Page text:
Look to windward
The winds of change continue to blow through the offshore world. The latest transparency measure affecting offshore trust company businesses (TCBs) addresses concerns raised by the EU Code of Conduct Group (Business Taxation) regarding the economic substance of companies that are tax resident in Jersey and other offshore jurisdictions.
The Taxation (Companies – Economic Substance) (Jersey) Law 2018 (the Law) was adopted with effect from 1 January 2019.1 The Law, like similar legislation in 12 other comparable jurisdictions, including the Cayman Islands, Guernsey and the Isle of Man, introduces substance requirements for certain companies.
The Law applies to Jersey-tax-resident companies with gross income during any financial period starting on or after 1 January 2019 deriving from a ‘relevant activity’. Relevant activities include banking, insurance, fund management, holding companies and intellectual property.2
Companies with scope must satisfy the new substance test by:
- being directed and managed in Jersey;
- conducting core income-generating activities (CIGAs) in Jersey; and
- having adequate people, premises and expenditure in Jersey.
Further to the recent guidance issued by the Crown Dependency governments,3 there remain a number of practical uncertainties, which may become clearer as the guidance is updated periodically. For now, however, the following points are clear:
- All TCBs should already have identified those companies under administration that are within, or potentially within, the scope of the Law and started to review their existing activities with regard to the economic substance test.
- Two of the relevant activities of companies in the private client space most likely to be affected are holding companies and finance and leasing businesses. A company is deemed a holding company if its principal purpose is the holding of controlling interests in other companies and it does not carry out any commercial activity. A company can satisfy the finance and leasing definition by simply providing loan finance to a connected company or beneficiary of a trustee-shareholder for consideration.
- To comply with the direction and management test, there is a need for a majority of board meetings to take place in Jersey with a quorum present at an adequate frequency. The word ‘adequate’ is not defined in the Law. The articles of some companies may need to be amended to ensure that a quorum can be established in Jersey.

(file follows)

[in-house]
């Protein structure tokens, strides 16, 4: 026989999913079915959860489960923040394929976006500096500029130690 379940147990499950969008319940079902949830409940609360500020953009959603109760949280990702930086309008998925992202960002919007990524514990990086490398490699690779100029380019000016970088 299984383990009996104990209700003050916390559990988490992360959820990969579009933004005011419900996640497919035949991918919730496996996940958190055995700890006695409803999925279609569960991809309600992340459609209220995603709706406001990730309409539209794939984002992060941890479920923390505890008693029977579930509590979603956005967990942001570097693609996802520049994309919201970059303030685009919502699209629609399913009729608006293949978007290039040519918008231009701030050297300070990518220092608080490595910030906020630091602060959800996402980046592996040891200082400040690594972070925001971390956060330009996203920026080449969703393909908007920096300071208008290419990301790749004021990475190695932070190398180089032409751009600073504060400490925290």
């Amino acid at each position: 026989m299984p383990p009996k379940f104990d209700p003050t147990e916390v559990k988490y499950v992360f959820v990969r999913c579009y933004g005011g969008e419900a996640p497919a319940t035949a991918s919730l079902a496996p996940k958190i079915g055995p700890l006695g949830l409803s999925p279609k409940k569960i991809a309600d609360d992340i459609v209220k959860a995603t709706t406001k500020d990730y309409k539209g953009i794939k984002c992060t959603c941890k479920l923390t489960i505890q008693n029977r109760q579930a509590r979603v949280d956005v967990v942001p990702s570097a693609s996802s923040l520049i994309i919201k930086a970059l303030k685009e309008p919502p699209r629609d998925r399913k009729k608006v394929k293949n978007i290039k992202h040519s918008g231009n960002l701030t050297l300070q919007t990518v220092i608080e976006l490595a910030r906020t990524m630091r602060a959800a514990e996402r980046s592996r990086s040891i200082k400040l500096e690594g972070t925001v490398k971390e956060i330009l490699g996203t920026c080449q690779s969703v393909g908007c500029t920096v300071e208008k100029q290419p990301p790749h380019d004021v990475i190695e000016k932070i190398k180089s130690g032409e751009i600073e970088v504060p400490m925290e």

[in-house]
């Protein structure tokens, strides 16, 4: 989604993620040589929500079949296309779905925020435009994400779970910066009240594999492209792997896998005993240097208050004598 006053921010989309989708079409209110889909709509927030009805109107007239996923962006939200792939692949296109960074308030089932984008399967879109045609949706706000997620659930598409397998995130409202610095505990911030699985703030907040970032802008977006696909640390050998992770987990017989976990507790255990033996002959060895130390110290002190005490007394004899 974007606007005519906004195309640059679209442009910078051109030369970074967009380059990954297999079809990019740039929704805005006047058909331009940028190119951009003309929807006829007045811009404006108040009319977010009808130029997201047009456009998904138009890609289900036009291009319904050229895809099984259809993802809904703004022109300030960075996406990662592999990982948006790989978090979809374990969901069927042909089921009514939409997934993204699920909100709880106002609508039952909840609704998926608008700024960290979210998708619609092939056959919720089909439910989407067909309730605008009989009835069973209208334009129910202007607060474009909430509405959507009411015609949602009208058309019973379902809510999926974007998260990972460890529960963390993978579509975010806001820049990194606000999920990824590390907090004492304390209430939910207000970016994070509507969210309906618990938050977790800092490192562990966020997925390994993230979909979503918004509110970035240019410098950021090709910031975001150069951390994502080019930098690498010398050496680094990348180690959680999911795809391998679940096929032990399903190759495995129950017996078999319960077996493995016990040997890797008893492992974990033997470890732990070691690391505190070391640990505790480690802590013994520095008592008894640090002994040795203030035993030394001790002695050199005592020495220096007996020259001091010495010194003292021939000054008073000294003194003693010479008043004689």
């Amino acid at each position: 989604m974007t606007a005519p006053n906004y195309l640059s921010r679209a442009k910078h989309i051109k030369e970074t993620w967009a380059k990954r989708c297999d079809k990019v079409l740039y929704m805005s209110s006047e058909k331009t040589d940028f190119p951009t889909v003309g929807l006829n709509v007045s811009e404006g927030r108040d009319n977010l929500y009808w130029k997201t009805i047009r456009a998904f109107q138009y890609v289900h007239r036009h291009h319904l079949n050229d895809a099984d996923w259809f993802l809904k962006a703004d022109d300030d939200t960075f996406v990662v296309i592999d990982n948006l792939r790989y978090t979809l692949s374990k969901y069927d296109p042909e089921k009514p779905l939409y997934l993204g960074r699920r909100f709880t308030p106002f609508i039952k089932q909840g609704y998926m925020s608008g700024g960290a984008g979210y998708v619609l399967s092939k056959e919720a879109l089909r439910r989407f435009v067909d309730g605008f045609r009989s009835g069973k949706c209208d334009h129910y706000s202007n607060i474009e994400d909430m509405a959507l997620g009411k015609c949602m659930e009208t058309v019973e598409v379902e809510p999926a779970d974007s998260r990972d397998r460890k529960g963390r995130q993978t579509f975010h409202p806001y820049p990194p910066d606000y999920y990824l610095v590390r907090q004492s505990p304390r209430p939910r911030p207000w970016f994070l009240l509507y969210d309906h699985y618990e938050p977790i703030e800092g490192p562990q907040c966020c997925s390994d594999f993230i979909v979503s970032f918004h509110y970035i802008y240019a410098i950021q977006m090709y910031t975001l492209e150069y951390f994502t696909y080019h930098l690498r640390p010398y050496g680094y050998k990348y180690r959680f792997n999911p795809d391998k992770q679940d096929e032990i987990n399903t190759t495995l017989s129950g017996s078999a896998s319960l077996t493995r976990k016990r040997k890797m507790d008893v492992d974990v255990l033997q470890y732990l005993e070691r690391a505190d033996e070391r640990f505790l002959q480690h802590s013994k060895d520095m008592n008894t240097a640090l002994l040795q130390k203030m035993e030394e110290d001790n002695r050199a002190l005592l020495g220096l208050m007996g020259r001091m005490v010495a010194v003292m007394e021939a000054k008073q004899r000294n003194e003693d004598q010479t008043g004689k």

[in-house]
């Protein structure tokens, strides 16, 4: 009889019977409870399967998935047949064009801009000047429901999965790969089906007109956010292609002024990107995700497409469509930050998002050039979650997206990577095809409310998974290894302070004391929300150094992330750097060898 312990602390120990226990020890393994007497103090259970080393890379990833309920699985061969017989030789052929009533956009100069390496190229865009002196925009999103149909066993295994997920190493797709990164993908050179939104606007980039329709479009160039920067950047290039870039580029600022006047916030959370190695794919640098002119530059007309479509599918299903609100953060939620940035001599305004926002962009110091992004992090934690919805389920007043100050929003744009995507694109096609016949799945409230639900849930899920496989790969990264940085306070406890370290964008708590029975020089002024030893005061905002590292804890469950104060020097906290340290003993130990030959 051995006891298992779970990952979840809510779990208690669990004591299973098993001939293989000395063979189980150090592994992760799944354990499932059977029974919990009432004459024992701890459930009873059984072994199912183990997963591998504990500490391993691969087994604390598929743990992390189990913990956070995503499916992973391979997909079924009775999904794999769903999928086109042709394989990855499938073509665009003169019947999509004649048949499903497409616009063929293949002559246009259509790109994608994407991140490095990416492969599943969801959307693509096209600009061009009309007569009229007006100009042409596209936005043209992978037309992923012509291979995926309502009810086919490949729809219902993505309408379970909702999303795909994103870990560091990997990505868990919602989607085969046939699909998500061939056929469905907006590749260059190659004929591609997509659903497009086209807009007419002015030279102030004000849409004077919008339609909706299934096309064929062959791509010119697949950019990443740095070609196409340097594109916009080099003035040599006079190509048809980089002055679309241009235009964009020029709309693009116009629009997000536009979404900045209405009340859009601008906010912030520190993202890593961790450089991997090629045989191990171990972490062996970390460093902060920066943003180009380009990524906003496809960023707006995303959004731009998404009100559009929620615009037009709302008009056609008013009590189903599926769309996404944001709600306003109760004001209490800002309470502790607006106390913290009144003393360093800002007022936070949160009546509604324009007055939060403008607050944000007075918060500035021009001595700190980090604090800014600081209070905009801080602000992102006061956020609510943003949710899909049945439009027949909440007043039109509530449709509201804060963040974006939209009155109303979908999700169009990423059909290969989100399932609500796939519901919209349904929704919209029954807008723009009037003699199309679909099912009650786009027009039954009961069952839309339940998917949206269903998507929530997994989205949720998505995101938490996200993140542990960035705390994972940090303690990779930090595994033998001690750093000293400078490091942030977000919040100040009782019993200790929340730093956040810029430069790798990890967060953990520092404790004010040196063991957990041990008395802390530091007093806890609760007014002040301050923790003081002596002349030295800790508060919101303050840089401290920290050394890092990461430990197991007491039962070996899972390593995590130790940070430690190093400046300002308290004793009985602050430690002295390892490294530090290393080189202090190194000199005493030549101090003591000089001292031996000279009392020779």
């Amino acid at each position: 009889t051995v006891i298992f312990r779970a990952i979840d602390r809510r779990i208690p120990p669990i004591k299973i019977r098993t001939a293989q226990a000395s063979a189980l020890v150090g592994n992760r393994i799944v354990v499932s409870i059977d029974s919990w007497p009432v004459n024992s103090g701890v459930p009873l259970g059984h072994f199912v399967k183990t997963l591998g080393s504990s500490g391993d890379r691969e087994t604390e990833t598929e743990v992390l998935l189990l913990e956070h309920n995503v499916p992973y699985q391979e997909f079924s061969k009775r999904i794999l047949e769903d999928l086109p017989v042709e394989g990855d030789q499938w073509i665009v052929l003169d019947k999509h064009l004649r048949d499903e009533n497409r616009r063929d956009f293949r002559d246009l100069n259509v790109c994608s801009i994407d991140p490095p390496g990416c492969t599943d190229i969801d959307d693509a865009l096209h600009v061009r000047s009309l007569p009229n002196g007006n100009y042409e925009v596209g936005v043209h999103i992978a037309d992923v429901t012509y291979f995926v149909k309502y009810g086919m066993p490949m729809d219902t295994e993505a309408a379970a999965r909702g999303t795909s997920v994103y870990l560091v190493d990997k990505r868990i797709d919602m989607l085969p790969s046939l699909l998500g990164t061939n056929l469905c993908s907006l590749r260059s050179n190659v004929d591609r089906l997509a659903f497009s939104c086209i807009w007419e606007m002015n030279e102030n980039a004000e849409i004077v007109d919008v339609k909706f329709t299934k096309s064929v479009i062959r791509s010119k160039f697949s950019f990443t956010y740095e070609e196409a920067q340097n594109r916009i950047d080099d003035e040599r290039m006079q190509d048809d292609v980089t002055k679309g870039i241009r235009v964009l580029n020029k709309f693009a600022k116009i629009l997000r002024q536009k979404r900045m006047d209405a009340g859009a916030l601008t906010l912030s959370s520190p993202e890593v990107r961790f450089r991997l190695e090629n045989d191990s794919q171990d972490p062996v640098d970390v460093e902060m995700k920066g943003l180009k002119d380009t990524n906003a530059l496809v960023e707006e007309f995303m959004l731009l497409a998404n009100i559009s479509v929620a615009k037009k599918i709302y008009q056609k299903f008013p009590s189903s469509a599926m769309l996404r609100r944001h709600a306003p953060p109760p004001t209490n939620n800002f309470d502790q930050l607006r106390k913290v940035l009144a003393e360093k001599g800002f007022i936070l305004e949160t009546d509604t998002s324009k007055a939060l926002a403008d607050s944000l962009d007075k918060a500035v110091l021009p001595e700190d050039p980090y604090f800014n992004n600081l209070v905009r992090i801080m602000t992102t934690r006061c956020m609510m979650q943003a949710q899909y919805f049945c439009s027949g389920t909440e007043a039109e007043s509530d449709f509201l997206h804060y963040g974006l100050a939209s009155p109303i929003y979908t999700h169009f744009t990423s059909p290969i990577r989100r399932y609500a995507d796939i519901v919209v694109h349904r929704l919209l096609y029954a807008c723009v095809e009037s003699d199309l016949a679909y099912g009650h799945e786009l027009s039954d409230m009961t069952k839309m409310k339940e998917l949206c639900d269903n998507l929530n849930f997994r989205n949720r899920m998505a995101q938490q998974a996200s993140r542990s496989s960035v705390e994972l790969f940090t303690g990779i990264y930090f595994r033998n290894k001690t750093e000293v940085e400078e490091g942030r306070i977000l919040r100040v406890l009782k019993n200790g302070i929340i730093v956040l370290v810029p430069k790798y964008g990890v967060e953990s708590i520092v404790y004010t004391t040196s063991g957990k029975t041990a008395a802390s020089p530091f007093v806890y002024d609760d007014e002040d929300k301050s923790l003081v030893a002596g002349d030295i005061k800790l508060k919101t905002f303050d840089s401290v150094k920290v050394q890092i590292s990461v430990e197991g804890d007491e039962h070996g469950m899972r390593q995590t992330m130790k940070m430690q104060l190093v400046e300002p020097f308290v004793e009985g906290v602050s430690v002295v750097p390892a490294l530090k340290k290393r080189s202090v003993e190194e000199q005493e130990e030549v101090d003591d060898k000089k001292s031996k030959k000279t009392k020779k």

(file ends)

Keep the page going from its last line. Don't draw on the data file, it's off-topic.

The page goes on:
- Outsourcing arrangements may need to be reviewed, as any CIGA that generates income in relation to relevant activities must be outsourced to a Jersey party and properly overseen.
- The need for ‘adequate’ people, business premises and expenditure in Jersey is, prima facie, onerous, but in practice there is a recognition that what constitutes ‘adequate’ will depend on the purpose and activities of a company. The requirements of a holding company, for example, may be modest.
- The compliance and reporting obligations of companies within scope to evidence satisfaction of the test are extensive and time-consuming, with a self-assessment exercise and detailed annual declarations in the income tax return. This will require TCBs to amend procedures and update software to comply with these requirements in good time for the early 2019 income tax return filings.
- For any companies within or potentially within scope, external legal or tax advice is likely to be important.
For larger TCBs, the new requirements will likely be consistent with existing practice. By contrast, smaller or less forward-thinking companies may struggle to demonstrate compliance, especially in view of the raft of other tax and regulatory pressures experienced in recent times. Whatever shape the business takes, the need for directors to have requisite knowledge of the requirements is vital, not least as the penalties for non-compliance are up to GBP100,000, and could even include the company being struck off.
In addition, directors will need to make thorough substance reviews (and consequential changes to procedure) an annual process going forward, as companies risk inadvertently falling in and out of scope of the Law by taking seemingly simple steps, such as granting interest-bearing loans or ceasing to carry on commercial activity, thereby satisfying the holding company definition.
In reviewing the effects of the substance legislation and other changes blowing through offshore jurisdictions, our advice is for offshore trustees to invest in a good set of waterproofs, as we all know that, when it rains, it generally pours.
1 For more on Jersey’s economic substance requirements, see Josephine Howe, ‘Structures in the Spotlight’, STEP Journal (Vol27 Iss3), p.37
2 As identified by the OECD Forum on Harmful Tax Practices.
3 The Jersey guidance notes can be found at bit.ly/2DVuoX1.
The same guidance has been issued by the Jersey, Guernsey and Isle of Man governments.
Michael Giraud and Simon Hart, 'Look to windward', STEP Journal (Vol27, Iss5),p.25